Believing in a specific product enough to support it wholeheartedly has been a business leap for Krista and Shawn Van Horn. Titan Speed Engineering has been an innovator in hardcore racing engine hardware for decades, and this couple created a new facility to continue the brand’s familiar racing and performance gerotor oil pumps.
Titan’s original owners, Bob and Heather Sanders, were at the point of retirement when an unfortunate shop fire devastated the company, and the Sanders opted to step aside rather than rebuild. The Van Horns saw a valuable position in the marketplace for its pumps, and wanted the Titan name and oil pump designs to continue. As Van Horn tells, it was Scott Sykes, who worked for the Sanders, that is to be credited for digging through the rubble of the fire to retrieve what he could of the company’s engineering assets, and later reprogramming machines to continue production.
Spur Gear vs. Gerotor Fundamenrals
Mind you—these are not just any oil pump; the gerotor name originates from combining the words GEnerating and ROTOR. Many late-model engine designs, like the Chevrolet LS and Ford Coyote engines, now incorporate gerotor pump designs onto their block face and crankshaft. However, those spin thier gerotor pumps at crank speed. Titan’s wheelhouse is creating gerotor oil pumps for 1960’s to today’s OEM and aftermarket wet sump oiling blocks as a step between common spur gear pumps and more exotic dry sump oiling systems. By taking the gerotor design, and spinning it at the traditional oil pump speed (half of crankshaft speed) a new level of efficiency can be achieved.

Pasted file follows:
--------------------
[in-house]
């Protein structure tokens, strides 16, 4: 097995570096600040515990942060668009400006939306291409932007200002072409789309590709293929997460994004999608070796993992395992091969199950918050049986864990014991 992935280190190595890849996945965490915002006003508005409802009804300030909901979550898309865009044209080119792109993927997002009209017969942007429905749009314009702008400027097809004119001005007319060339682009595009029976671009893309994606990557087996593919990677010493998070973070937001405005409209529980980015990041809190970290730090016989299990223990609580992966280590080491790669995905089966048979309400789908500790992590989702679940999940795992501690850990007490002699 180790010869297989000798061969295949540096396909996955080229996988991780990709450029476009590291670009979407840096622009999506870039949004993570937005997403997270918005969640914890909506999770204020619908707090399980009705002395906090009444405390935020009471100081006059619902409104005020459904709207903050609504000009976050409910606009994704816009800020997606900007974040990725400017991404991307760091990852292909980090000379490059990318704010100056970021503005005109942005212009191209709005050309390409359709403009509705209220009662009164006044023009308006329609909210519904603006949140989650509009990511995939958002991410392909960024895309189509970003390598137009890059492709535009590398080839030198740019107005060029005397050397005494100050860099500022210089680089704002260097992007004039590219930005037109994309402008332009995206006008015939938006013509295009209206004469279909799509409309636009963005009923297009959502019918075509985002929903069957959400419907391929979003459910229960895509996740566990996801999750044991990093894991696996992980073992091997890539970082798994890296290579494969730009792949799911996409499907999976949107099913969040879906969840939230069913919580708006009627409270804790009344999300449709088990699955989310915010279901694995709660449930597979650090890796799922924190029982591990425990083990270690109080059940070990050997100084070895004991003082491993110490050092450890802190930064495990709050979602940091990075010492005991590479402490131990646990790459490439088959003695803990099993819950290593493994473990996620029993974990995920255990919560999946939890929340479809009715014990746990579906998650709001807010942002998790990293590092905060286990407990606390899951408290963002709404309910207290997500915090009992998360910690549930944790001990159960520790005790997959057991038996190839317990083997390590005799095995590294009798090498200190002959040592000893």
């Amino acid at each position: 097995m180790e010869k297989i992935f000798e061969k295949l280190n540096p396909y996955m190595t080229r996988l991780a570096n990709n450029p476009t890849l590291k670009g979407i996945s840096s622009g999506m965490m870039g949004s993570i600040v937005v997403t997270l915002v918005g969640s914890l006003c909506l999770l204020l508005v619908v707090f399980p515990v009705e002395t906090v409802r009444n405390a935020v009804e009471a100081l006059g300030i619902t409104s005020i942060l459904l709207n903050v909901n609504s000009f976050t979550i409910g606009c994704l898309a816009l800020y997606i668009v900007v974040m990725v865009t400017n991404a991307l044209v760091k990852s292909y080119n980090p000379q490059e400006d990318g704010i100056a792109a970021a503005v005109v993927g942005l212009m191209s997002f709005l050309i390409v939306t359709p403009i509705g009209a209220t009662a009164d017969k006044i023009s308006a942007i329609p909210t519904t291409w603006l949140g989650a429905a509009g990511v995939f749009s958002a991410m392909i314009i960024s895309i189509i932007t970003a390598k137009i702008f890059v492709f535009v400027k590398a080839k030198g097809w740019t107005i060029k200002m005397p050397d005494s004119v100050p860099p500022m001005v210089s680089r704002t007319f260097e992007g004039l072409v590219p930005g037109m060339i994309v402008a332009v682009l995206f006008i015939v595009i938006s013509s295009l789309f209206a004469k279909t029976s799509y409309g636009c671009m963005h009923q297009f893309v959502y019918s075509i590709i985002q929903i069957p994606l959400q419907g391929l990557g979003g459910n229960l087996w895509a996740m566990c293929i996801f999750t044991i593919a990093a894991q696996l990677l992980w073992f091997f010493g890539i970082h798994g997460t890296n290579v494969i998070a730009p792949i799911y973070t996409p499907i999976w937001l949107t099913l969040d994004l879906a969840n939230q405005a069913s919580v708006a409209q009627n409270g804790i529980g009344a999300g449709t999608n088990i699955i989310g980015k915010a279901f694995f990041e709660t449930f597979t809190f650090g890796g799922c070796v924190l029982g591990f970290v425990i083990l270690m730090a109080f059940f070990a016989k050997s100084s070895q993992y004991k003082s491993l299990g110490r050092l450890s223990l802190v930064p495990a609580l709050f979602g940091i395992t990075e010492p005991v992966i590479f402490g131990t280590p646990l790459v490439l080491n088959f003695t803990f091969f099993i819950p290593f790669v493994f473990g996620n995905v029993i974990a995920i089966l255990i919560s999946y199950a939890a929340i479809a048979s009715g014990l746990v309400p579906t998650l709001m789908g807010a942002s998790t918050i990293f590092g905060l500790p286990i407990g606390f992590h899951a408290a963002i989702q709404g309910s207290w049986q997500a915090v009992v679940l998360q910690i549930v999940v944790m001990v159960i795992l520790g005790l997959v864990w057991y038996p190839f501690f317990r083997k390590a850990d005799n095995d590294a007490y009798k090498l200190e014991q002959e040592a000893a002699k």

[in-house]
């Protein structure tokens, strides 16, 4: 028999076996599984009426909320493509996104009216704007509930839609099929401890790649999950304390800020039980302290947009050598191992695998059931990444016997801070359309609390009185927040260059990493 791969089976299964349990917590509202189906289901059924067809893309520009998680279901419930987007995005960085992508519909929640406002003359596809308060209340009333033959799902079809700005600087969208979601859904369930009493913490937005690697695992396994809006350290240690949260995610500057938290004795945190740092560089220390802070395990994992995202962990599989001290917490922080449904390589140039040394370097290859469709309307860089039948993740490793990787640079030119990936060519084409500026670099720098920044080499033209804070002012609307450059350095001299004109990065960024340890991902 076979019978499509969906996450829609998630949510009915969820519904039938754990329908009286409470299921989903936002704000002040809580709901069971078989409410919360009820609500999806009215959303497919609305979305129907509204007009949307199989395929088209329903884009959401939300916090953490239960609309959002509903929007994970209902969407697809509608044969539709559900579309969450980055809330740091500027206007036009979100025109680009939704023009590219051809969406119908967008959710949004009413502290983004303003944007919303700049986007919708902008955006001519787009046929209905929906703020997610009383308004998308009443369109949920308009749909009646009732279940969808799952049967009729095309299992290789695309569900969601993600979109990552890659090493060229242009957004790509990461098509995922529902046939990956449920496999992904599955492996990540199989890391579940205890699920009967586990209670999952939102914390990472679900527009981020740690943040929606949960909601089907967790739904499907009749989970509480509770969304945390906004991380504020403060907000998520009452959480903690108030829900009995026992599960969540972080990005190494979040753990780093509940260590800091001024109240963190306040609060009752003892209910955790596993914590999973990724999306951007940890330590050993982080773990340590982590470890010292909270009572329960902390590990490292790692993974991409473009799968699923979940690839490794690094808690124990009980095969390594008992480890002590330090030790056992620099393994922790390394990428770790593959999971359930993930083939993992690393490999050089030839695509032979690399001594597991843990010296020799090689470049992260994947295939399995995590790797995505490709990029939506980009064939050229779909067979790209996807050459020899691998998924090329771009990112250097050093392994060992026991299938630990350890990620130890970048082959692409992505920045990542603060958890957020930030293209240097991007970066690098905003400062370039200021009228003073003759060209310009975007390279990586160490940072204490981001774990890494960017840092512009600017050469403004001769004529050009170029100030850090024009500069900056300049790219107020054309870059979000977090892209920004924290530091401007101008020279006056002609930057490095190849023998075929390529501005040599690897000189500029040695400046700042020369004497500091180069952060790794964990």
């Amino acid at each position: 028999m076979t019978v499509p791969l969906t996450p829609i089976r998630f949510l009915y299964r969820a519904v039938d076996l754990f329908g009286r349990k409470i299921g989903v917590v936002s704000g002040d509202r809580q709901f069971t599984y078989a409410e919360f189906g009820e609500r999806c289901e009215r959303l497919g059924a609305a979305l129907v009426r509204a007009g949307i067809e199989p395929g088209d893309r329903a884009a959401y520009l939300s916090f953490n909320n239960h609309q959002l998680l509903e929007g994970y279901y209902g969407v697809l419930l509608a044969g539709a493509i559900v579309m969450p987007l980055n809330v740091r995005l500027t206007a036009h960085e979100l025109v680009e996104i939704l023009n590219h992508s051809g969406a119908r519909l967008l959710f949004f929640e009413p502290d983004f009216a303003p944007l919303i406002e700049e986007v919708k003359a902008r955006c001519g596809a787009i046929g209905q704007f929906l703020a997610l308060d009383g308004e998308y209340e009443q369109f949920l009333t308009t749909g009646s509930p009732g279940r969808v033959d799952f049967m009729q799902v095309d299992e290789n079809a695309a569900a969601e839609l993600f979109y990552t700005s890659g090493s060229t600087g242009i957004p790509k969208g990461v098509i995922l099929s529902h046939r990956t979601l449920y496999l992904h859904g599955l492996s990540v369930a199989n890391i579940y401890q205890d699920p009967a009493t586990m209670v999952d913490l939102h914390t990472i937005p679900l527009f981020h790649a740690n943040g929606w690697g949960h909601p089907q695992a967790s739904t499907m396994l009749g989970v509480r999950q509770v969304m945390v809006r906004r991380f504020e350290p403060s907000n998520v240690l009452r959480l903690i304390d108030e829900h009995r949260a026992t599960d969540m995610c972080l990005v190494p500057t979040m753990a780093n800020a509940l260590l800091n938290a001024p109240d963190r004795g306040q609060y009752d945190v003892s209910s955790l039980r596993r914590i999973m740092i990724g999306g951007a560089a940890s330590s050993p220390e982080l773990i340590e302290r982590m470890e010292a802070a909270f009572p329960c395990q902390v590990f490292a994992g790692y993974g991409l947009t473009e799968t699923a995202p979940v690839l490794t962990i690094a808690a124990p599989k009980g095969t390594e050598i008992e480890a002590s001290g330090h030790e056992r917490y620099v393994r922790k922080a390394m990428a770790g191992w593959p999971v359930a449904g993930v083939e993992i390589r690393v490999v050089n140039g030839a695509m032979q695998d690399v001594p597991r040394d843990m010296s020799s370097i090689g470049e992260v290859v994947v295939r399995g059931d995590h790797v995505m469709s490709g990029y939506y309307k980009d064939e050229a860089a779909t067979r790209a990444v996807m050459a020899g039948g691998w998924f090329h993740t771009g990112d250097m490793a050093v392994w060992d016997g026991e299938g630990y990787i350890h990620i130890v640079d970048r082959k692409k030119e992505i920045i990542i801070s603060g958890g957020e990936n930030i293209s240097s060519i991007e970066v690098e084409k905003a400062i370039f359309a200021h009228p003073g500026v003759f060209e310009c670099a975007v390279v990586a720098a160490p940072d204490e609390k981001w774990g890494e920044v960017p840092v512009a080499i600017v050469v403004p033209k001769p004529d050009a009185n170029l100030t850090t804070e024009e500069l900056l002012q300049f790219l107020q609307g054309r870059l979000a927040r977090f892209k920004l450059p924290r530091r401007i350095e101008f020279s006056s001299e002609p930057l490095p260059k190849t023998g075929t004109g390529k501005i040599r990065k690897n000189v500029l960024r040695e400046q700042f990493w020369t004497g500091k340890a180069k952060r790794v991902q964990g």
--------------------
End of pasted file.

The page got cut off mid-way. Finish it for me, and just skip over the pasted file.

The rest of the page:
The Titan modular housing design has varied housing layouts and gear sizes. The gerotor-design pump mechanism is where the magic happens to defeat cavitation.
The gerotor pump can only be compared to a spur gear design as they rotate two driven gears inside the pump case. These two pump designs vary greatly in all other aspects. Oil is drawn from the reservoir in a spur gear pump and travels between the gear teeth as the gear teeth rotate.
Unlike a spur gear with a direct mesh of identical teeth, the gerotor’s internal gear is typically engineered with one tooth less than the outer. As the two gears rotate, a cavity between the two gears moves and pressurizes the oil. Between the inner and outer tooth mesh, there is always a contact surface that prevents oil from leaking from the cavity.